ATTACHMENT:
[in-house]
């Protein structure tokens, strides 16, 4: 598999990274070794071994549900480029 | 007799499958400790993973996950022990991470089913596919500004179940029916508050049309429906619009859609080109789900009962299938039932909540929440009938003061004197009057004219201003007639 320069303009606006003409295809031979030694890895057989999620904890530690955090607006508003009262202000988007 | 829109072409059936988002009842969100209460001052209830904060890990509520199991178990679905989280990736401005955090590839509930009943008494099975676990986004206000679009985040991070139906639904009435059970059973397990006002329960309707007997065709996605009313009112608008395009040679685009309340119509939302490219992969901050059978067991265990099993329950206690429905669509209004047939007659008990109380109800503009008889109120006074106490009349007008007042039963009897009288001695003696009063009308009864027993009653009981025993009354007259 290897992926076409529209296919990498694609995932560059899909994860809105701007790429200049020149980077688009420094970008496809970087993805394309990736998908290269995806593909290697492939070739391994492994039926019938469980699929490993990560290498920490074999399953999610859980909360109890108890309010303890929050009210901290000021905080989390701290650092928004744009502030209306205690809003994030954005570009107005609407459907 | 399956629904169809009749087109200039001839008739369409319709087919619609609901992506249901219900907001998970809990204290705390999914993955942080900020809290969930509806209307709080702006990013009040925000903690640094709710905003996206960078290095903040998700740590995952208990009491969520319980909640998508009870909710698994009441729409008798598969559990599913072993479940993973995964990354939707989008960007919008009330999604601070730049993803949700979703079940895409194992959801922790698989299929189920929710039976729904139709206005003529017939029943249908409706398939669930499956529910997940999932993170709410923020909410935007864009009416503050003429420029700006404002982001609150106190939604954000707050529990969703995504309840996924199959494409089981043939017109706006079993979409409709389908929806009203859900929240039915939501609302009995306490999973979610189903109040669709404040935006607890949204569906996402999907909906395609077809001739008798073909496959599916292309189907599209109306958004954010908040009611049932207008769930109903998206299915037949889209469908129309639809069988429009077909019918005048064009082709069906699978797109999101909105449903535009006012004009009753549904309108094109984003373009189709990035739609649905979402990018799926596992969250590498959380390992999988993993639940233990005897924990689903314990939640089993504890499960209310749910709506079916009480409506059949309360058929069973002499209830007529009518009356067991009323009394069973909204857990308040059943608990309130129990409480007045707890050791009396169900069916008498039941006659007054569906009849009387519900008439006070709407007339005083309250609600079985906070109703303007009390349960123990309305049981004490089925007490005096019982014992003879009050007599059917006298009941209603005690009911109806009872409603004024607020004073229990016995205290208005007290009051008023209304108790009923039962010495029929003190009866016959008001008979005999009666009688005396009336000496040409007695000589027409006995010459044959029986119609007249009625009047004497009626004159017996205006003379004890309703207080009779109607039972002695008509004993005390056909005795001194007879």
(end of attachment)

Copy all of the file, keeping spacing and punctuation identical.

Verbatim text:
[in-house]
């Protein structure tokens, strides 16, 4: 598999990274070794071994549900480029 | 007799499958400790993973996950022990991470089913596919500004179940029916508050049309429906619009859609080109789900009962299938039932909540929440009938003061004197009057004219201003007639 320069303009606006003409295809031979030694890895057989999620904890530690955090607006508003009262202000988007 | 829109072409059936988002009842969100209460001052209830904060890990509520199991178990679905989280990736401005955090590839509930009943008494099975676990986004206000679009985040991070139906639904009435059970059973397990006002329960309707007997065709996605009313009112608008395009040679685009309340119509939302490219992969901050059978067991265990099993329950206690429905669509209004047939007659008990109380109800503009008889109120006074106490009349007008007042039963009897009288001695003696009063009308009864027993009653009981025993009354007259 290897992926076409529209296919990498694609995932560059899909994860809105701007790429200049020149980077688009420094970008496809970087993805394309990736998908290269995806593909290697492939070739391994492994039926019938469980699929490993990560290498920490074999399953999610859980909360109890108890309010303890929050009210901290000021905080989390701290650092928004744009502030209306205690809003994030954005570009107005609407459907 | 399956629904169809009749087109200039001839008739369409319709087919619609609901992506249901219900907001998970809990204290705390999914993955942080900020809290969930509806209307709080702006990013009040925000903690640094709710905003996206960078290095903040998700740590995952208990009491969520319980909640998508009870909710698994009441729409008798598969559990599913072993479940993973995964990354939707989008960007919008009330999604601070730049993803949700979703079940895409194992959801922790698989299929189920929710039976729904139709206005003529017939029943249908409706398939669930499956529910997940999932993170709410923020909410935007864009009416503050003429420029700006404002982001609150106190939604954000707050529990969703995504309840996924199959494409089981043939017109706006079993979409409709389908929806009203859900929240039915939501609302009995306490999973979610189903109040669709404040935006607890949204569906996402999907909906395609077809001739008798073909496959599916292309189907599209109306958004954010908040009611049932207008769930109903998206299915037949889209469908129309639809069988429009077909019918005048064009082709069906699978797109999101909105449903535009006012004009009753549904309108094109984003373009189709990035739609649905979402990018799926596992969250590498959380390992999988993993639940233990005897924990689903314990939640089993504890499960209310749910709506079916009480409506059949309360058929069973002499209830007529009518009356067991009323009394069973909204857990308040059943608990309130129990409480007045707890050791009396169900069916008498039941006659007054569906009849009387519900008439006070709407007339005083309250609600079985906070109703303007009390349960123990309305049981004490089925007490005096019982014992003879009050007599059917006298009941209603005690009911109806009872409603004024607020004073229990016995205290208005007290009051008023209304108790009923039962010495029929003190009866016959008001008979005999009666009688005396009336000496040409007695000589027409006995010459044959029986119609007249009625009047004497009626004159017996205006003379004890309703207080009779109607039972002695008509004993005390056909005795001194007879």